FRIDAY’S MINI-REPORT…. Today’s edition of quick hits:
* It’s “pure ecstasy” in the streets of Cairo.
* Uncertainty in the near future: “The shift leaves the military in charge of this nation of 80 million, facing insistent calls for fundamental democratic change and open elections. The military has repeatedly promised to respond to the demands of protesters. But it has little recent experience in directly governing the country, and will have to defuse demonstrations and labor strikes that have paralyzed the economy and left many of the country’s institutions, including state news media and the security forces, in shambles.”
* In all likelihood, even the Egyptian armed forces are unsure the Egyptian armed forces will do next.
* Robert Gibbs held his final briefing today as White House press secretary.
* Rep. Jay Inslee (D) and Washington’s state Attorney General Robert McKenna (R) have a worthwhile dispute over Affordable Care Act litigation. (Islee is the one whose argument has merit.)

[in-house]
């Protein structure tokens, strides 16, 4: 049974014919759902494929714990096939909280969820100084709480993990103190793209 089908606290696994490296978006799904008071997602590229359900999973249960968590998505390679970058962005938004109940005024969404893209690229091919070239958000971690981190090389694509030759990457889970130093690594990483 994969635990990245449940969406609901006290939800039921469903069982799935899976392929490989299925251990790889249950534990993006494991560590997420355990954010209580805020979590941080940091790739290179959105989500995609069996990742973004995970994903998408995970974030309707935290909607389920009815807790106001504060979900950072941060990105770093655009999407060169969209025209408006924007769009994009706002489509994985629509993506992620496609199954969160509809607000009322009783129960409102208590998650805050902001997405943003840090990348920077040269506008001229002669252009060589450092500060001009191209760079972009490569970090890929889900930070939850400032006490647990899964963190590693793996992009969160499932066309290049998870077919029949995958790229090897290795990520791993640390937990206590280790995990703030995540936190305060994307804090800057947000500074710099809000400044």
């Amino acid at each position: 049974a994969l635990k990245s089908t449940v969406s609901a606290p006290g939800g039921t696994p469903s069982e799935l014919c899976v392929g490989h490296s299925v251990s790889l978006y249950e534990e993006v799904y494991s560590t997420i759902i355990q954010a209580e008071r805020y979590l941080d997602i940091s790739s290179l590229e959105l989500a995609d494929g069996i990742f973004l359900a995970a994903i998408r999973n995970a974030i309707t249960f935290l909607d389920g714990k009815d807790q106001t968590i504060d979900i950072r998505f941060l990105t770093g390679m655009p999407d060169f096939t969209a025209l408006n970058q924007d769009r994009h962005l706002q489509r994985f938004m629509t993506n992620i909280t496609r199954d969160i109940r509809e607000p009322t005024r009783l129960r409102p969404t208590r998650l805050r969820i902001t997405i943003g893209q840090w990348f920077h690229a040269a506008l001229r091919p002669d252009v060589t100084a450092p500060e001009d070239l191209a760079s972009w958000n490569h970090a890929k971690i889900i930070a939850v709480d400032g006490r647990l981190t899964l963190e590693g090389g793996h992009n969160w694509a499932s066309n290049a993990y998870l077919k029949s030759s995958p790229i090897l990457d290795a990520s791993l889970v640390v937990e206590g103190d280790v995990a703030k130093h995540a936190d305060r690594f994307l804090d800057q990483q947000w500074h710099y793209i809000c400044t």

* I continue to love the White House White Board. In the latest edition, Austan Goolsbee, chairman of the Council of Economic Advisers, explains the National Wireless Initiative (and makes the first-ever White House reference to “angry birds”).
* Is the U.S. Chamber of Commerce’s law firm working with “private security” companies to undermine its political opponents? ThinkProgress makes the case.
* The U.S. ambassadorship to Luxembourg appears to a job that’s difficult to screw up. Cynthia Stroum seems to have found a way.
* I don’t think Sarah Palin understands the “Holy Grail” metaphor.
* For-profit colleges are structurally different from most schools. That’s not exactly a compliment.
* There’s been no shortage of oddities at CPAC, but the guy who argued it’s “logical” for the U.S. government to “monitor” Muslim Americans because of Japanese internment during WWII might deserve some kind of award for sheer madness.
Anything to add? Consider this an open thread.